Measuring Up: What Is Your Magic Number?
Posted on 05/09/2016 at 12:00 AM by Darin Ninness
Recently, I was trying to figure out my unit's recruiting goals because I was under pressure to tell my highly demanding and incredibly overbearing Wing Recruiting Director what our squadron's cadet recruiting goal for FY 2016 is. (Hint: I'm the Wing Recruiting Director. I have the best conversations with myself )
"Wait a minute!" I thought. "I know what our historical retention numbers are. Why not start gauging our expected losses against that and build our plan for success?"
I hurried downstairs and scribbled down some notes to see if I had something here.
At the time, I had 30 first year cadets. Thats ... Uh, hmmm. I do math in my head poorly. Out comes the calculator. Current first year cadet retention rate nationally hovers around 23% at the moment. So of those 30, I'll keep about 7 cadets beyond the year. OK. So I'll lose 23. I had about another 37 "not first year" cadets. Nationally, retention there is almost 55%. I'll keep about 21 of those cadets this year, too. And lose 16.
So I expect my statistical loss, if I'm hitting the national averages, to be around 39 cadets. (yes, you read that right: My unit can expect to lose about 40% more cadets than most units in CAP have. It boggles my mind, too, just so you know...)
Tack a couple recruits on to that for "growth" and I should expect to recruit about 41 cadets this year for the unit to continue to grow.
Most units would kill to recruit 41 cadets in a year, right?
Now, my unit is lucky: we know that we tend to retain a few percentage points above the national averages due to our cohort recruiting model. This past year we were at just slightly less than 65%, 5.5% ahead of the national average for subsequent year cadets, and about 35% for first year cadets. So I know that if I stick with with estimating against 23% and 55% retention, I will actually grow the unit quite a bit more than just a couple cadets a year.
So sit down with your membership list in eServices and figure out your Magic Number. I'll wait right here while you do.
First Year Cadets
- How many first year cadets do you have (that is, cadets in their first year of membership who have not gotten to renewal yet)?
- Figure out how many you'll retain: Multiply that number times .23 (round up the next nearest number. Unless you can recruit half cadets).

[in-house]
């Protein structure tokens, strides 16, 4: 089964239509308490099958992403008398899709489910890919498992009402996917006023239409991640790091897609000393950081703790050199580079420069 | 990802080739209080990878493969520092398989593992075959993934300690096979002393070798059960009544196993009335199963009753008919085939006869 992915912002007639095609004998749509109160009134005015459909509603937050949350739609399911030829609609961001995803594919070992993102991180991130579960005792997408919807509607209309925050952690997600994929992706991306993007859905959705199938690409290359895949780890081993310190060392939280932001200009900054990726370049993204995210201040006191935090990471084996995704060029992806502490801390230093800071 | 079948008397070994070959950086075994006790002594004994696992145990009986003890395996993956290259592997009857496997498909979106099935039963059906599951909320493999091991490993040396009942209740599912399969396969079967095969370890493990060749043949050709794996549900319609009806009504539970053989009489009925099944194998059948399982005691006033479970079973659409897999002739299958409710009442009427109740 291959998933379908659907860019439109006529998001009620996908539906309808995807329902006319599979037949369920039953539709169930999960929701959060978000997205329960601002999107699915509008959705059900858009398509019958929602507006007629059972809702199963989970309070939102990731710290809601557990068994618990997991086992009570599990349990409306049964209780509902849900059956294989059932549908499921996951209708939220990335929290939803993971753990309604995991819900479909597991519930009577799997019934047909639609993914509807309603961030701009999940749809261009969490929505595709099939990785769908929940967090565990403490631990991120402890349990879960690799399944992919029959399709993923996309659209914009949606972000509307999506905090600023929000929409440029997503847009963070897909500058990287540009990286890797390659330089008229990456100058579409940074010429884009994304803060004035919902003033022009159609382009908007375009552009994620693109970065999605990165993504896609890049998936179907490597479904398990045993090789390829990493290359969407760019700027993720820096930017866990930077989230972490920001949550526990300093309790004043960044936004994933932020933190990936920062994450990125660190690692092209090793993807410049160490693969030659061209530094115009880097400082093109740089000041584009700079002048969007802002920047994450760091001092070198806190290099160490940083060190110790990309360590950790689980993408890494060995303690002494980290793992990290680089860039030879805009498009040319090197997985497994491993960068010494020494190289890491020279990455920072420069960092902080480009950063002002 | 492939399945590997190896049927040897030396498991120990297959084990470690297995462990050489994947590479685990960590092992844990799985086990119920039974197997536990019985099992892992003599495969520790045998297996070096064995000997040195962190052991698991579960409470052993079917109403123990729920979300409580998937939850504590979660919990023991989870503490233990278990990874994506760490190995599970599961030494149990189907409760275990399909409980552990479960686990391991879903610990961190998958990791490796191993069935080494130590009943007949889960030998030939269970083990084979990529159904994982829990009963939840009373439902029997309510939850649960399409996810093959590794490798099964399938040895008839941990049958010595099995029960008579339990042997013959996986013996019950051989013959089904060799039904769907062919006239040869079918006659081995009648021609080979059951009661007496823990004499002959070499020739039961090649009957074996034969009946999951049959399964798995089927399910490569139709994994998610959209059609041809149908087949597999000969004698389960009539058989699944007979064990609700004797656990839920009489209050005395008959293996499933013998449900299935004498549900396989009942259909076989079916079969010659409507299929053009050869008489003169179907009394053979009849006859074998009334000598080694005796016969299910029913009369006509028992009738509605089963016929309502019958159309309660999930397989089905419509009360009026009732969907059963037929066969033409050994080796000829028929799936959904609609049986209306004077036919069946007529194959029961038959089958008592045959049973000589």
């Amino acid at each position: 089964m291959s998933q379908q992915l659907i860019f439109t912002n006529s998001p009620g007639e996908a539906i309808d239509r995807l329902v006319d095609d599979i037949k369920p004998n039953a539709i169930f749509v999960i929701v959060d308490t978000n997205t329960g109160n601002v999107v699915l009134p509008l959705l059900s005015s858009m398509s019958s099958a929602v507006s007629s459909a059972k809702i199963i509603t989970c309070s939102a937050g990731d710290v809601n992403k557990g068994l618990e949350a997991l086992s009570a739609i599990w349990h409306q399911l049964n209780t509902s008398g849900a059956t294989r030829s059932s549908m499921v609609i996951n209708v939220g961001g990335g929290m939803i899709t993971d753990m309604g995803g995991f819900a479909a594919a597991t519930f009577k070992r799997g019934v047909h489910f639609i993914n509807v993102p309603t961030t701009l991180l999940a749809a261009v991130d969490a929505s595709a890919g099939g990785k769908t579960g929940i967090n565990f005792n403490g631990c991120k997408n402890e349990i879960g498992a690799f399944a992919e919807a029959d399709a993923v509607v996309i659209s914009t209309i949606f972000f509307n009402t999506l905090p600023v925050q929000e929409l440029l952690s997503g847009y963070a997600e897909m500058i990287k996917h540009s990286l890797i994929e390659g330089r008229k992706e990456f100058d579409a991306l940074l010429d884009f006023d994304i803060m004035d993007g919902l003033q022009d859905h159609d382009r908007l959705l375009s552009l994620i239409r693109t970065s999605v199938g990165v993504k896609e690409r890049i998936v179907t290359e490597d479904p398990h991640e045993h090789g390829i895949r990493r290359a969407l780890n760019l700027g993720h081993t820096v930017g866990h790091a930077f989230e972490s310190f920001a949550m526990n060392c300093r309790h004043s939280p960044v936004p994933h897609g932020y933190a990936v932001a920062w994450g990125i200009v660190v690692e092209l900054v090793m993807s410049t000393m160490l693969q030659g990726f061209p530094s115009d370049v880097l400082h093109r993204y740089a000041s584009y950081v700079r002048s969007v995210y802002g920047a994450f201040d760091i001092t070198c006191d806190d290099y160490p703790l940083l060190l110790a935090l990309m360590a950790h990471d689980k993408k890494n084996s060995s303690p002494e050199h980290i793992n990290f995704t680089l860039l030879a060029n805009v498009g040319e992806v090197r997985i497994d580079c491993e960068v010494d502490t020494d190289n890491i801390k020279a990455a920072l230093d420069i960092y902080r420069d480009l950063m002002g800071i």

- Subtract the number you'll retain from your number of first year cadets and thats your expected first year cadet loss.
By way of an example: The (mythical) Wayfield Cadet Sq has 24 cadets, and 8 are first year cadets. Its like this: 8 x .23 = 1.84. Round up to 2. Subtract 2 from 8, thats 6 cadets.
8 x .23 = 1.84. Round up to 2.
8 - 2 = 6
We can expect the Wayfield Cadet Sq to lose about 6 first year cadets this year.
Subsequent Year Cadets
- How many "not first year" or cadre cadets do you have? (thats essentially the total number of your cadets minus the first year cadets that you figured out above)
- Figure out how many you'll retain this year: Multiply your subsequent year cadets x .55 (round up to the next nearest number)
- Subtract that from your subsequent year cadet total, and thats your expected subsequent year loss.
In our 24 cadet Wayfield Cadet Sq example here, 8 are first year cadets, so the rest (16) are cadre or subsequent year cadets.
16 x .55 = 8.8. Round up to 9.
16 - 9 = 7
We can then expect the Wayfield Cadet Sq to lose 7 cadets from this subsequent year group.
Adding it up
- Combine your 1st year loss and subsequent year loss numbers.
- Add a couple for "growth" and thats your "Magic Number."
In the Wayfield Squadron example, they will need to replace 6 first year cadets and 7 cadre. Thats 13 cadets total. Add 1-2 for growth.
6 + 7 = 13.
13 + 2 (for growth) = 15
15 is the Wayfield Squadron's Magic Number.
From this example, you can see the importance of retention in your unit strength management, especially first term cadets. Thats a LOT of cadets to lose after you just spent a minimum of 5-8 weeks training them! Even a few percentage points of improvement beats having to train a whole crop of cadets over again.
(as a side note: My unit recruited 22 new cadets in October, and 21 cadet in March. For this fiscal year, we're actually ahead of where we thought we should be!)
Again, I'm not a statistical guru, nor am I terribly good with demographics. But I can count. And so can you.
It may not be a perfect analysis of the numbers, and by definition, half of the units in CAP will retain less than the average.
But at the very least it gives you a good basis to start comparing your current and ongoing recruiting efforts against. If your Magic Number is 17 and you've recruited just 5 cadets in the first 7 months of the fiscal year, you now know that you're going to have to get cracking to keep your unit strength up!
This take 5 minutes and your roster. Give it a try!
- Lt Col Darin Ninness
National Recruiting & Retention Manager